Danyel Reiche and Tamir Sorek (Eds), Sport, Politics and Society in the Middle East, Hurst & Company (London), 2019, pp. 284.
There is a certain football manager who, when he fails to sign the range of players he would have liked, growls, “It is what it is” and gets on with managing what he’s got. Most editors of academic books will recognise the parallel: you have a subject, too big for a single author, and a list of ten ideal contributions on ten topics. But you only find five real fits and the rest are slightly out of position or duplicating each other and there’s always something completely missing. Like most of its kind this book is not to be judged by comparison with a perfect version of itself; it is in some respects a typical academic edited book and I sympathise having been there and done that.
A general theme is Al-Nahda, the idea of modernisation or awakening in Arab culture which puts sport generally in tension with more conservative tendencies, especially when it comes to women’s sport. Broadly, Qatar and Lebanon are slightly over-represented in this volume while Egypt and Syria are under-represented. But if the whole is unbalanced the parts contain a great deal of interest for both students of sport and students of the Middle East.
I was fascinated to read, for example, in Cem Tinaz’s account of Turkish sports policy that successive governments have duplicated the fallacy of UK (and other) sports policies which is the belief that if you foster elite sport and attract “mega-events” to the country you will thereby automatically benefit grass roots sport. It is an assumption wholly unjustified by the evidence. On the other hand the more money you spend on Olympic (as opposed to commercial) sport the more successful you will be. This is exemplified negatively here insofar as Lebanese expenditure is just about the lowest among comparable countries and the country has won four medals in seventy years.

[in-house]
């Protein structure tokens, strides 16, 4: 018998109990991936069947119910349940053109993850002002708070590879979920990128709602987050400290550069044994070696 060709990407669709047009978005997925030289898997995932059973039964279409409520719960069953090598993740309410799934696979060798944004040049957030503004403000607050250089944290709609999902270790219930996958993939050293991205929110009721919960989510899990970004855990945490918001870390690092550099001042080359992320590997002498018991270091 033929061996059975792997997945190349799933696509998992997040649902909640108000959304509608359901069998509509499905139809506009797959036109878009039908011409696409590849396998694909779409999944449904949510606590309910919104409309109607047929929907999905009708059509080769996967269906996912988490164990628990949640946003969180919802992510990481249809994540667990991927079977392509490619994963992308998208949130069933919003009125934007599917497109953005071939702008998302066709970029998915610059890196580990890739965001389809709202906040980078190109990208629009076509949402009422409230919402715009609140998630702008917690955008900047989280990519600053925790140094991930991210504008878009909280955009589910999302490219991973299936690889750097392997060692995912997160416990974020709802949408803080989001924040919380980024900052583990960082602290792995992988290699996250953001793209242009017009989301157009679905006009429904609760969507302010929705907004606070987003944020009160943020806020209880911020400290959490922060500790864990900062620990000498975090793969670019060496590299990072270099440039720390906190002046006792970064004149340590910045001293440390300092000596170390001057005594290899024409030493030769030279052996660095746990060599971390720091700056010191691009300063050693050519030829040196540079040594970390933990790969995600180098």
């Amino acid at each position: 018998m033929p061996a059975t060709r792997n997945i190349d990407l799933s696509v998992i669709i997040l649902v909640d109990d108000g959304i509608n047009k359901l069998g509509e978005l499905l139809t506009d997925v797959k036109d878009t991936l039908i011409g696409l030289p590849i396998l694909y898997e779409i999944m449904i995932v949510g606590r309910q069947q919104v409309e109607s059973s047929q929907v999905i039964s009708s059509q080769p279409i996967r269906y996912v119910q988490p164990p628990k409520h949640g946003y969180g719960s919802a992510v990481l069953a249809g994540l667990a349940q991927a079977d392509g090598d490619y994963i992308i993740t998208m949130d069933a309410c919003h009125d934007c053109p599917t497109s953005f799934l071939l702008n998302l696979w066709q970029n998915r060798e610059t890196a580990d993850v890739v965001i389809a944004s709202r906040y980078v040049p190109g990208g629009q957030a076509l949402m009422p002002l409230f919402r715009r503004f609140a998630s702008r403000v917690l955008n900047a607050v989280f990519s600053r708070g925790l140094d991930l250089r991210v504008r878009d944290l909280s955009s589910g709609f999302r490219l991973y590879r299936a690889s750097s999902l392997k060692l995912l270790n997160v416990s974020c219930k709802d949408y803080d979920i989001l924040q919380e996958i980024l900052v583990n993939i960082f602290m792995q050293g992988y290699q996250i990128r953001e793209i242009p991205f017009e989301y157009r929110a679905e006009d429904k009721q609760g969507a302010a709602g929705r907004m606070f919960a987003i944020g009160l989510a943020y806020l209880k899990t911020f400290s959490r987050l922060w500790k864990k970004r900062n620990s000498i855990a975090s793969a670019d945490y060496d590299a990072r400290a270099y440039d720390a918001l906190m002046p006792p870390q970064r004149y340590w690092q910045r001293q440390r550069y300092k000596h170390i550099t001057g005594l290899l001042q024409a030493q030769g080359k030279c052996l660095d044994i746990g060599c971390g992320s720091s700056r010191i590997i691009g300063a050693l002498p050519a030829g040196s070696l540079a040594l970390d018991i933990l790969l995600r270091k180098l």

There is also a pattern clearly illustrated here of Gulf states using sport to enhance their images and profiles as well as incorporating sport into projects of modernisation and preparation for a post-oil economy. Indeed, this is the aspect of the subject that most sports fans around the globe will know something about. The best known case is probably Qatar and Craig LaMay succeeds in demonstrating here that the strategy has backfired: before it was allocated the 2022 World Cup Qatar’s reputation was of being one of the most “advanced” of such states, but the subsequent publicity has exposed many unsavoury elements, not least the exploitative kafala labour system used to build facilities.
There are also two very interesting essays here about highly politicised football support; they are by Tamir Sorek on Israel and Dag Tuastad on Jordan and both illustrate the near-universal curiosity of the football stadium as a “permission zone” where the lords of misrule can operate as nowhere else. Thus the traditionally leftist fans of Harpoel Tel Aviv call the ultra-zionists of Maccabi Nazis while the Hashemite loyalists of Faisali call down the wrath of Israel on the Palestinians who support Wihdat. What is it about football?
Lincoln Allison September 2019
(This review appeared in Times Higher Education in January 2020.)